In this research, our group have been interested in collecting information about the risk factors that may affect and worsen the adult hearing. Hearing plays an important role in a person's life giving the ability to communicate quickly and easily with those in the surrounding environment. Based on the World Health Organization statistics on smoking, we noticed that the majority of people are smokers (Tobacco. 2020, May 27), because of this we raised questions, whether smoking had a role in hearing loss. Thus, following that we reviewed various research that investigates the noisy environment for smoker’s population, in addition, in recent years, we have noticed that people tend to use electronic cigarettes, so we wanted to know if this kind of cigarettes - with its components, have effects on the human middle ear and as a result an effect on hearing. Therefore, our research was directed towards talks about the effect of electronic cigarettes on the human middle ear. Hearing loss is the most common sensory issue in the adult populations, it impacts mainly the social, health and psychological aspects of life. To be more particular, adults with hearing loss can face many problems with communication and exchanging information with others, since impaired hearing causes them to have low self-confidence and depression due to the effect of hearing loss on their quality of life, they experience loneliness, alienation, and a lack of self-reliance. However, the importance of management, early recognition and rehabilitation are needed beside the evaluation of quality-of-life status and its estimation. The review expectations from the previous studies that carried out is to look into factors that may improve the impact of smoking and noise on the human hearing and to discuss many of the recommendation to prevent hearing from getting worse. Hearing loss affect the daily life and communication with others due to difficulty in distinguishing speech, this causes the person a feeling of frustration, loneliness and isolation. Which may also lead to psychological, physical and social consequences. In addition, environmental factors such as ototoxic substances, which may lead to the destruction of hair cells in the inner ear due to excessive noise exposure or other factors such as smoking. Smoking spreads all over the world among men and women of different ages, and its effect hearing because of the various harmful effects of tobacco. The most widely used nicotine delivery systems are electronic cigarettes (e-cigarettes, which are relatively new products intended to stop smoking). Many recent studies have focused on the issue and combined impact of noise induced and smoking on hearing loss. Several studies have found that smoking affect hearing, especially the high frequencies region and the percentage increases when the person both smokes and works in a noisy environment. On the other side, electronic cigarettes have been found to affect the middle ear function by increasing the incidence of otitis media infection causing conductive hearing loss. There is a big connection between smoking and noise and how they affect the hearing. Noise-induced hearing loss has been identified ever since the industrial revolution. Noise-induced hearing loss is a health and social problem caused by exposure to recreational and occupational noise that comes as the second most common type of sensorineural hearing loss. Noise-induced hearing loss is commonly linked to any excessive sound exposure that has a negative effect on the stereocilia of the outer hair cells on the basilar membrane of the cochlea in the inner ear, when continued exposure to loud noises may lead the outer hair cells to die. Noise exposure is the most common problem a worker can get from the workplace or occupation such as farming and construction work. Studies have shown that NIHL is constant, recurrent and is able to be avoided by using ear protection, hearing loss may also result in annoyance, sleep disturbance, fatigue and hypertension. In cases of the NIHL, audiometric results usually show a sharp deprivation at higher frequencies as these frequencies are more seemingly to be affected by noise starting from 3 kHz to 6 kHz, the shape is likely to be V-dip or notch at 4 kHz to 6 kHz, while the lower frequencies from 500 Hz to 2 kHz seems to not be affected.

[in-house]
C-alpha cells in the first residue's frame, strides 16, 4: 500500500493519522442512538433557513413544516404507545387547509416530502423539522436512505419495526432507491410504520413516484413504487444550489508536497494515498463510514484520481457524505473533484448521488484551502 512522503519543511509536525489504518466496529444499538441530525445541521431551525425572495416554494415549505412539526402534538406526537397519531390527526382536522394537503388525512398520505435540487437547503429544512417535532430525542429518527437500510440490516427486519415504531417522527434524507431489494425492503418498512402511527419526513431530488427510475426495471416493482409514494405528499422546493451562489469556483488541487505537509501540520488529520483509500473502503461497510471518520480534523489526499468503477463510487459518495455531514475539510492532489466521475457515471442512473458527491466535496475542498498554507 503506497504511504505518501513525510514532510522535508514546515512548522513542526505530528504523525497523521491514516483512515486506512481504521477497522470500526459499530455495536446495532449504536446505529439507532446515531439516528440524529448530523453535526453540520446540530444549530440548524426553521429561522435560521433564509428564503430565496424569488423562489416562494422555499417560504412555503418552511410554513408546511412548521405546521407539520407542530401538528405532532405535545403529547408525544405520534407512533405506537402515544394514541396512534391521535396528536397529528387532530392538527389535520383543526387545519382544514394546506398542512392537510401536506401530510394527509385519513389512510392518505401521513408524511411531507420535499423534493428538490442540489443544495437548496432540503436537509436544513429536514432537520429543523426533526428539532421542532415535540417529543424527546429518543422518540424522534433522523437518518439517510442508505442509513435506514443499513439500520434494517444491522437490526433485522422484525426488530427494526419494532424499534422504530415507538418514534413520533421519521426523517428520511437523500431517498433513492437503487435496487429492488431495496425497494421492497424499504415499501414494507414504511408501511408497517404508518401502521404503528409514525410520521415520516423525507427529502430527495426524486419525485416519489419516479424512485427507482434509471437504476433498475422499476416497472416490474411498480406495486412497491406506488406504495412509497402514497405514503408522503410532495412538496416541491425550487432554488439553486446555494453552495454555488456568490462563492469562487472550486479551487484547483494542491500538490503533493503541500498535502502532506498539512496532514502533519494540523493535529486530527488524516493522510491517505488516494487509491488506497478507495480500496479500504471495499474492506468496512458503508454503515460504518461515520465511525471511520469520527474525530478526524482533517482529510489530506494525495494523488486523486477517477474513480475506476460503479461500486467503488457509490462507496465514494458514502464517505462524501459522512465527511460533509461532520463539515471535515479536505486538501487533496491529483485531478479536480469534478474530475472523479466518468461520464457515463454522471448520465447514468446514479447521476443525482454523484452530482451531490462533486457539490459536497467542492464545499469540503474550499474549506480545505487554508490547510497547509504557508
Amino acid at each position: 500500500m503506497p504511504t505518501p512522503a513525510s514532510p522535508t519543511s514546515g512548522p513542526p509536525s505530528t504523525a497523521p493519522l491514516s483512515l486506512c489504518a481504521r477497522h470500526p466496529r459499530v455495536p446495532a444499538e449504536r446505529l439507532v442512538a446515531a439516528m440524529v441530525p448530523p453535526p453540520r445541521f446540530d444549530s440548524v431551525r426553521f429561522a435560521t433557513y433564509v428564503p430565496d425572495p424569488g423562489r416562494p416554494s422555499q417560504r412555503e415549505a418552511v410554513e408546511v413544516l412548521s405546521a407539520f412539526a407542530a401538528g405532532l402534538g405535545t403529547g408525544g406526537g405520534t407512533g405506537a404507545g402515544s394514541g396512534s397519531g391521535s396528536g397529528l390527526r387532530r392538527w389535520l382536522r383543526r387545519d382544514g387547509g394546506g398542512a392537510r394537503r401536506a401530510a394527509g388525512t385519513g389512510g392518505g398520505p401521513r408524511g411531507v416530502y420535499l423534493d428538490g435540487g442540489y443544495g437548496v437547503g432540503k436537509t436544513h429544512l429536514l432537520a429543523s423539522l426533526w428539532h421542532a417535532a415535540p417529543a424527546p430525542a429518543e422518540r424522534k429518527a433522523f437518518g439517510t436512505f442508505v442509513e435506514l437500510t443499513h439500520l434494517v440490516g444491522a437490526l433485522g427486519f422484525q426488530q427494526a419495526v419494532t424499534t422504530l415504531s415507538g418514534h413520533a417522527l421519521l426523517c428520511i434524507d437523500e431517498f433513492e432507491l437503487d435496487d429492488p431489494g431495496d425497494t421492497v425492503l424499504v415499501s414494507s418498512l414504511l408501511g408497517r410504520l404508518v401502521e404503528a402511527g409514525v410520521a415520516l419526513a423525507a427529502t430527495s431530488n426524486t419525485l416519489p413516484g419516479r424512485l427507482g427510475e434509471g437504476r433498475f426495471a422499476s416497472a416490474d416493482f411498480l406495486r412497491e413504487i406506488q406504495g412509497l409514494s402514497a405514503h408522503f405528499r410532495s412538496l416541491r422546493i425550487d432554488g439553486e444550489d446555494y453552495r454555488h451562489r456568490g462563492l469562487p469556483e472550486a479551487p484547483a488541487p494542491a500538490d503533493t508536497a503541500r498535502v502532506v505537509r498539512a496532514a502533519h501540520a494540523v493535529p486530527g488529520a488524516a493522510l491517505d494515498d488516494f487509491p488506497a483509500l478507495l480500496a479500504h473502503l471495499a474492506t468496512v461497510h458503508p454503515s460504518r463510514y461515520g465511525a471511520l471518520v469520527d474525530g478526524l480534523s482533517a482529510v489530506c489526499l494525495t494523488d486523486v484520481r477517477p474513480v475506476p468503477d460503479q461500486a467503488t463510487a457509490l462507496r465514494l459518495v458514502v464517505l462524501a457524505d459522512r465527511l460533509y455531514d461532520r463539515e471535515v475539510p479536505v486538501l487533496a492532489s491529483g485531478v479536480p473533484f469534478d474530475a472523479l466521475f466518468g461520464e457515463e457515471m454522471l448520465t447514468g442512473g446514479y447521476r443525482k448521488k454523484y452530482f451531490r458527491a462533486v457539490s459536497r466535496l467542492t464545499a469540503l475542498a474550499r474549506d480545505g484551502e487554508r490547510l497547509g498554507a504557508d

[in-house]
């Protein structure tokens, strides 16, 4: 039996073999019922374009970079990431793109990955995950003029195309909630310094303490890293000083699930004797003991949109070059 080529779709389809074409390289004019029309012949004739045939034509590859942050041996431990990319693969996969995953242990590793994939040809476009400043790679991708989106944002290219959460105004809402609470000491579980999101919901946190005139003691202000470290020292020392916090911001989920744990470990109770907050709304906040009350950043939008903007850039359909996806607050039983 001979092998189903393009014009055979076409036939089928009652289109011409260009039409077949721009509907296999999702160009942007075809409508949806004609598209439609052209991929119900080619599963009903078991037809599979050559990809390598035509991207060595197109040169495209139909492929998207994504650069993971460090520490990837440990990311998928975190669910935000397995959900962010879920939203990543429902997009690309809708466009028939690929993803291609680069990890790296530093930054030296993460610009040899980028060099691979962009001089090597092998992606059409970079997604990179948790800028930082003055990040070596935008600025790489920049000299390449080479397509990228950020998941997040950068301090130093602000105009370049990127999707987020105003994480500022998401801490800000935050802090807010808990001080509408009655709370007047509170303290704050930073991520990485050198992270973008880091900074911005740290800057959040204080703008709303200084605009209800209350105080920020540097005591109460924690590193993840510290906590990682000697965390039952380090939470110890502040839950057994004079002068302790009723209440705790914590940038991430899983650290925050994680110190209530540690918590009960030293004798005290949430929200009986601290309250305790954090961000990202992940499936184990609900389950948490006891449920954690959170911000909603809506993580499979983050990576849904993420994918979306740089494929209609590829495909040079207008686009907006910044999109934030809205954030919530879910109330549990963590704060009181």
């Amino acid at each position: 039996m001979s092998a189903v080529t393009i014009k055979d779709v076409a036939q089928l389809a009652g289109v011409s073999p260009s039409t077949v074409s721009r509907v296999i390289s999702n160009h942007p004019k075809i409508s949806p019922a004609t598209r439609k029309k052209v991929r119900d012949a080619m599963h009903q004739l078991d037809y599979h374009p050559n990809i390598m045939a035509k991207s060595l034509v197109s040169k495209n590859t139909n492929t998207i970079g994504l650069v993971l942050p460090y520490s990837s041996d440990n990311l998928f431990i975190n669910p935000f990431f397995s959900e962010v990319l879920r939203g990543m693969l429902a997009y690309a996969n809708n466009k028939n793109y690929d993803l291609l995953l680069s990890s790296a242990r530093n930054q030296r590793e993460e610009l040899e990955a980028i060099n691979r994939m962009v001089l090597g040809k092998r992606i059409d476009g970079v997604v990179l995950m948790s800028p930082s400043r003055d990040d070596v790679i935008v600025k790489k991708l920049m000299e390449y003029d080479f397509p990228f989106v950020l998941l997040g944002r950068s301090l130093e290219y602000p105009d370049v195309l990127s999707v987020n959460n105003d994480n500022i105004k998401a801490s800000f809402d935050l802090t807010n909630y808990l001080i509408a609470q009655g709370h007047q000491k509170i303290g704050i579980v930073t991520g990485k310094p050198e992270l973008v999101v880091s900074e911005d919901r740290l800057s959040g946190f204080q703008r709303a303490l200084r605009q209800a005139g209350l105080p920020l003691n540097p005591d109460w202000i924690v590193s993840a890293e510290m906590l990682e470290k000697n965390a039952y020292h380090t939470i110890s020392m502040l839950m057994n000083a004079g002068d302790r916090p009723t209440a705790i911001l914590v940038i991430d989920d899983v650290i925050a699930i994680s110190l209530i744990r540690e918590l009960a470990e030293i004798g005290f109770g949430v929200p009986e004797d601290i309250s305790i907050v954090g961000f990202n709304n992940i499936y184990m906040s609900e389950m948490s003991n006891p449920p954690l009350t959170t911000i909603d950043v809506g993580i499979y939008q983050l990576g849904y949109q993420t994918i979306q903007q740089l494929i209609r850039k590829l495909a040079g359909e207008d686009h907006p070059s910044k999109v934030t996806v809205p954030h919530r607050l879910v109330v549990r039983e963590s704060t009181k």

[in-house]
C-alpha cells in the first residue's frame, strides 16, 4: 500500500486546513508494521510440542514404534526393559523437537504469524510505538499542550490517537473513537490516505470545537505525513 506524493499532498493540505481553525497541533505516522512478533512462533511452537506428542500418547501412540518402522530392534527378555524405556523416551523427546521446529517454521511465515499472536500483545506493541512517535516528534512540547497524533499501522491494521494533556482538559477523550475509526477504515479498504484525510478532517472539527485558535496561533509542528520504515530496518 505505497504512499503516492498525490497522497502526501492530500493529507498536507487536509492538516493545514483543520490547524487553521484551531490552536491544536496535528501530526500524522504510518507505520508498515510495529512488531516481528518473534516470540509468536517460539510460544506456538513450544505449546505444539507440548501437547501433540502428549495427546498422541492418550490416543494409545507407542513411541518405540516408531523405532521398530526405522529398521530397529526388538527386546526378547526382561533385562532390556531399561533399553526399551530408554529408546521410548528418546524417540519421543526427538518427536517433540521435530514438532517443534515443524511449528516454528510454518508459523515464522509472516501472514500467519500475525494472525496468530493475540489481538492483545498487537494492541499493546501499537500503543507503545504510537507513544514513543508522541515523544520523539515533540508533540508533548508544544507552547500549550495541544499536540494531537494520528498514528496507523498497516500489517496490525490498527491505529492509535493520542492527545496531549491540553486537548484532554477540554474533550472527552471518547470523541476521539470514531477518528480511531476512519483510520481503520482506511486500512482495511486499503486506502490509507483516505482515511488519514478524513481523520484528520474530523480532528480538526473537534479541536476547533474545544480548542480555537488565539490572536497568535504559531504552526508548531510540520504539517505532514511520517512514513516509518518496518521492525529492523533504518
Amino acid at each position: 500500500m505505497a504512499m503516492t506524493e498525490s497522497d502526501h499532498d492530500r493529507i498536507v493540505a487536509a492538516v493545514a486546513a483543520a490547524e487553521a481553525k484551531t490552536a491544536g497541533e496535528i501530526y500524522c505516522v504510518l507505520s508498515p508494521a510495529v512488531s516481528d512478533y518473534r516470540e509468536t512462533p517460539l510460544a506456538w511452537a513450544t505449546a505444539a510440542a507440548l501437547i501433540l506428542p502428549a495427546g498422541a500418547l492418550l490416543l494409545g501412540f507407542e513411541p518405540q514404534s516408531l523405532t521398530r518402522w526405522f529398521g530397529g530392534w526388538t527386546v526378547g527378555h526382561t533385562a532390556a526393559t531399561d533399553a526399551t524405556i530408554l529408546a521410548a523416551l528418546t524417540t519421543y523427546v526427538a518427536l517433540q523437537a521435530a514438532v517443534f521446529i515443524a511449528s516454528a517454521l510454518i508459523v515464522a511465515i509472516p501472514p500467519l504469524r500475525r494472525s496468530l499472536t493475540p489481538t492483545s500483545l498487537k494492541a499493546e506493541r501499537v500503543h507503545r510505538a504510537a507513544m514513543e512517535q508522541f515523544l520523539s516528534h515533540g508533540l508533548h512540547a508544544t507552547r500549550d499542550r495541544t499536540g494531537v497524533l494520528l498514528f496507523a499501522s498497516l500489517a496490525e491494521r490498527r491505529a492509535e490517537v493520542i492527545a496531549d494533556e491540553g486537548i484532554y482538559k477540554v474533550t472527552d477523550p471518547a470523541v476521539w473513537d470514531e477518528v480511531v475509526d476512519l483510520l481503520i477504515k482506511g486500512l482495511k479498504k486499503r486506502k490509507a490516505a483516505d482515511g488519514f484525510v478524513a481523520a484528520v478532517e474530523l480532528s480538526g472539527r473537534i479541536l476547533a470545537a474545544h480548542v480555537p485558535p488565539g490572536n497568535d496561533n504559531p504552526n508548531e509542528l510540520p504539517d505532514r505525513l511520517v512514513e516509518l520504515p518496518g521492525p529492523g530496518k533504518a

• Item